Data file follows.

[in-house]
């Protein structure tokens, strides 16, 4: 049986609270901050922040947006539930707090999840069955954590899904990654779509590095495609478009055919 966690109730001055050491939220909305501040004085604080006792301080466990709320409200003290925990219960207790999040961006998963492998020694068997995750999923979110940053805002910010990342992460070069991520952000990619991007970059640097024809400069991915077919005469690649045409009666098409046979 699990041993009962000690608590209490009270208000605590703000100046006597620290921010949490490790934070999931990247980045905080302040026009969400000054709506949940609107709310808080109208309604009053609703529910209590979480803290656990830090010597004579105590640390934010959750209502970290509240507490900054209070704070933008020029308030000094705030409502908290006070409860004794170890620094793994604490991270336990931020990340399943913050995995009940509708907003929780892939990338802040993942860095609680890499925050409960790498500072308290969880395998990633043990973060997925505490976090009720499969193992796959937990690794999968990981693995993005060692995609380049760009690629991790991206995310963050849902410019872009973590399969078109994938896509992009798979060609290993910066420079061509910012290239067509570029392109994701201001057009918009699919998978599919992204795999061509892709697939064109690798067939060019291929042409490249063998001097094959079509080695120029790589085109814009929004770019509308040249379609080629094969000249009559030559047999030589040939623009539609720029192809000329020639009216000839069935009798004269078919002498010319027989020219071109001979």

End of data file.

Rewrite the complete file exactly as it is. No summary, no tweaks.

[in-house]
């Protein structure tokens, strides 16, 4: 049986609270901050922040947006539930707090999840069955954590899904990654779509590095495609478009055919 966690109730001055050491939220909305501040004085604080006792301080466990709320409200003290925990219960207790999040961006998963492998020694068997995750999923979110940053805002910010990342992460070069991520952000990619991007970059640097024809400069991915077919005469690649045409009666098409046979 699990041993009962000690608590209490009270208000605590703000100046006597620290921010949490490790934070999931990247980045905080302040026009969400000054709506949940609107709310808080109208309604009053609703529910209590979480803290656990830090010597004579105590640390934010959750209502970290509240507490900054209070704070933008020029308030000094705030409502908290006070409860004794170890620094793994604490991270336990931020990340399943913050995995009940509708907003929780892939990338802040993942860095609680890499925050409960790498500072308290969880395998990633043990973060997925505490976090009720499969193992796959937990690794999968990981693995993005060692995609380049760009690629991790991206995310963050849902410019872009973590399969078109994938896509992009798979060609290993910066420079061509910012290239067509570029392109994701201001057009918009699919998978599919992204795999061509892709697939064109690798067939060019291929042409490249063998001097094959079509080695120029790589085109814009929004770019509308040249379609080629094969000249009559030559047999030589040939623009539609720029192809000329020639009216000839069935009798004269078919002498010319027989020219071109001979």